Patient Version

What’s it all about?

This research is all about learning how infections spread within groups of trauma patients, using a system which can tell with great accuracy how an infection is changing as it spreads. This information helps us to learn how an infection spreads and then stop it. The researchers will use DNA sequencing to look at samples from trauma patients and identify the infections and how they are spreading.

How will this research help people?

Trauma patients can get infections because their injuries can expose internal parts of their body to microbes in the environment. This can happen when:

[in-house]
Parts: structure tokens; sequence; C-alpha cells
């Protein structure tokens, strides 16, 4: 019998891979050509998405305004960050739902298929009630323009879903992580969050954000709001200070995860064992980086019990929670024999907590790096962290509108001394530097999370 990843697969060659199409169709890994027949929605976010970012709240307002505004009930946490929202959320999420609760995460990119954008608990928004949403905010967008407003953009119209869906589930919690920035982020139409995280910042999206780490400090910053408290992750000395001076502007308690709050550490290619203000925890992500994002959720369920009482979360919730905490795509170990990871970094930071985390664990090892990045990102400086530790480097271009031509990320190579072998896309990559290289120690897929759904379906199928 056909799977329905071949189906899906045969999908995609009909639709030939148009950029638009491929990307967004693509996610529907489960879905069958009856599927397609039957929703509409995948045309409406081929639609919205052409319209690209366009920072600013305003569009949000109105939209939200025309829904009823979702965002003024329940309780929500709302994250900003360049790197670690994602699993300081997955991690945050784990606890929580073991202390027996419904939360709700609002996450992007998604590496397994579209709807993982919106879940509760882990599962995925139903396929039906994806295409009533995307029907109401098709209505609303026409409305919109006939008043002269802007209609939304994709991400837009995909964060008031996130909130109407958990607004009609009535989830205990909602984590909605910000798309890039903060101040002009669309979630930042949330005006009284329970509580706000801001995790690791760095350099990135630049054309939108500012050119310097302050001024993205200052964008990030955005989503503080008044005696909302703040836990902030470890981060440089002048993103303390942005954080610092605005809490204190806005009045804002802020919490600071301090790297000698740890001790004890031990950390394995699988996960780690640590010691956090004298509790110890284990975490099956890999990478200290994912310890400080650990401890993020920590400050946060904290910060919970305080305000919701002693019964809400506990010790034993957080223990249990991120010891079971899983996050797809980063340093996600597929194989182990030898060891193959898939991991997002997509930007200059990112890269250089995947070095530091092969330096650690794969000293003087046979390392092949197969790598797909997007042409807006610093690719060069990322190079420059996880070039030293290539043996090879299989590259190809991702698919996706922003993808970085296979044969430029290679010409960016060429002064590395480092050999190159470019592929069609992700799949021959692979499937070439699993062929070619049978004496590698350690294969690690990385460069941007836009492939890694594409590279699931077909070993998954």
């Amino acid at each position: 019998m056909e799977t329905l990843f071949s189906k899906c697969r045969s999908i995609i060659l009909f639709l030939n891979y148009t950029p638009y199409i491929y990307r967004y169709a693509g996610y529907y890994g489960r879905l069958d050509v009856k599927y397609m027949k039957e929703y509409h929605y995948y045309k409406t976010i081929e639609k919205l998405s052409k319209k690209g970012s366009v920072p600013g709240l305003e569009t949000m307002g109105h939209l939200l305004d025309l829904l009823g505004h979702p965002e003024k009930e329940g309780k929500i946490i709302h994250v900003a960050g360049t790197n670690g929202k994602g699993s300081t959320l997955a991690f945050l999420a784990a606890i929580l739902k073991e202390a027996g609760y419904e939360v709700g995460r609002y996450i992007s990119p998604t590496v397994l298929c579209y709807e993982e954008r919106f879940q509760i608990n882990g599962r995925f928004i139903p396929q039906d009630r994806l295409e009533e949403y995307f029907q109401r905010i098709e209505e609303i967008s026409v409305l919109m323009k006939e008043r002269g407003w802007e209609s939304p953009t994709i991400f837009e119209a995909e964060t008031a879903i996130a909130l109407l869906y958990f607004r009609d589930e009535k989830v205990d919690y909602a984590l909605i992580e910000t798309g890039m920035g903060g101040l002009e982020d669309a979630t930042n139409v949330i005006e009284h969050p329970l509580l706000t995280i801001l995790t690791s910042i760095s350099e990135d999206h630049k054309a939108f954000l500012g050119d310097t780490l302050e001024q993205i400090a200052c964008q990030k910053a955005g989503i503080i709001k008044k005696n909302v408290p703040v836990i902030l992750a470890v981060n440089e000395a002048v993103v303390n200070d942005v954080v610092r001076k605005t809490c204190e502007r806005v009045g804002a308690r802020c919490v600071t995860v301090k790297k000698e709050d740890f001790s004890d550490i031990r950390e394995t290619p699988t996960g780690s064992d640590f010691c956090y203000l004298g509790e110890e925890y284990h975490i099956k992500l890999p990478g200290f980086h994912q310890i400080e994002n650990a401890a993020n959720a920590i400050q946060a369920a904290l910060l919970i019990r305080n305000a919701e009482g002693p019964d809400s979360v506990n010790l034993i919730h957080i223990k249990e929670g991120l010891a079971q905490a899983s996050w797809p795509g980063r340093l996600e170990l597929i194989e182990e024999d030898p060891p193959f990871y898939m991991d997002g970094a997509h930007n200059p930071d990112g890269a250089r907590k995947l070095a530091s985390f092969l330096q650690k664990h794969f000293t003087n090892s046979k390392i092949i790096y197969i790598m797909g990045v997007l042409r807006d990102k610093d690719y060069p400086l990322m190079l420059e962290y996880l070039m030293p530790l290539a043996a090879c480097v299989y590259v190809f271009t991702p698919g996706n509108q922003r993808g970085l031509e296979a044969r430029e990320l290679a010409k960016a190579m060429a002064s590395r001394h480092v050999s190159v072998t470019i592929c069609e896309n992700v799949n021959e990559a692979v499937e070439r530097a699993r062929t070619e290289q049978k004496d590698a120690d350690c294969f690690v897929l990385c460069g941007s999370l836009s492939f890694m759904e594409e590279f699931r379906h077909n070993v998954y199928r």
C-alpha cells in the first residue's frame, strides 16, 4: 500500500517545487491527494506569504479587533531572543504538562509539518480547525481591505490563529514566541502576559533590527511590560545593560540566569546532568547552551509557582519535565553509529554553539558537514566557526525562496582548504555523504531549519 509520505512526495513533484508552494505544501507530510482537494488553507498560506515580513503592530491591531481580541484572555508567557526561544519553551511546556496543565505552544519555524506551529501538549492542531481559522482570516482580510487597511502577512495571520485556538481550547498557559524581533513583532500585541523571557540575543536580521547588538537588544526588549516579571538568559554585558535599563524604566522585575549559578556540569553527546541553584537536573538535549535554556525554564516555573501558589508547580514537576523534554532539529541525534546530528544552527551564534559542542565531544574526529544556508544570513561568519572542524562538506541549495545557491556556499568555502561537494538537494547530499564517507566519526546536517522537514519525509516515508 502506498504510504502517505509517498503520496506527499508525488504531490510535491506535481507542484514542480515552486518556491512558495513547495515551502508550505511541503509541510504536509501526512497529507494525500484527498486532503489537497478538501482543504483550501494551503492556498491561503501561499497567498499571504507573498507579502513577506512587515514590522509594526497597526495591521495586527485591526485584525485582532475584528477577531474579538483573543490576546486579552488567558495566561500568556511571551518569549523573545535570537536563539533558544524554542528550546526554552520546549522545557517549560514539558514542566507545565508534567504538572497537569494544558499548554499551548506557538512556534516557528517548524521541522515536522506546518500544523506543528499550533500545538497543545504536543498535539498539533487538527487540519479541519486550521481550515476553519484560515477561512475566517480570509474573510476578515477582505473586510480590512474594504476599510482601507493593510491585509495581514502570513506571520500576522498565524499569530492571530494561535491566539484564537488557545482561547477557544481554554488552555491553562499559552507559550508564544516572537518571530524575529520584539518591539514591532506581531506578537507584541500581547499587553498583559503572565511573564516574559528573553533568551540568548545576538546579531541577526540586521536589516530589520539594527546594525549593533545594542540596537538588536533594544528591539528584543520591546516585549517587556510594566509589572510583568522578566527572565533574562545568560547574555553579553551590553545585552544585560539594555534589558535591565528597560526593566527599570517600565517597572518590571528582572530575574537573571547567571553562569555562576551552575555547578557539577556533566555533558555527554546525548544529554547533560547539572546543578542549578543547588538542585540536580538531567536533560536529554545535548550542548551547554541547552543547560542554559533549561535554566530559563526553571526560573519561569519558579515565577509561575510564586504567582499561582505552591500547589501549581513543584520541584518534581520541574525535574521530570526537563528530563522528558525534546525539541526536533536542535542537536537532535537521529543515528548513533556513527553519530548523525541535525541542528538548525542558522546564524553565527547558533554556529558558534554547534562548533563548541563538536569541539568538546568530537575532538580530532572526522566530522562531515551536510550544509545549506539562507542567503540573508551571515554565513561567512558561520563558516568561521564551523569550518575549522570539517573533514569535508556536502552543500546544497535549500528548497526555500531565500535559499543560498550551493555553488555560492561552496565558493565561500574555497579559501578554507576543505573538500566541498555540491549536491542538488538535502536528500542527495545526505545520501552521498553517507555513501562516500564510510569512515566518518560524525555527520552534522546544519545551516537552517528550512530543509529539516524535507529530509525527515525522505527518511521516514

• air or objects enter the body. Example: When someone is stabbed and the knife is dirty.
  • parts of the body normally separate come into contact with each other. Example: When someone falls and the impact does not break the skin but causes bleeding inside part of the brain where blood does not normally flow.

The research could lead to new ways for hospitals to spot and track infections. This could lead to better ways of stopping and fighting infections.

How does the research work?

Researchers will use a machine called a DNA sequencer to analyse 200 samples each year to work out how infections spread and to predict how they will change.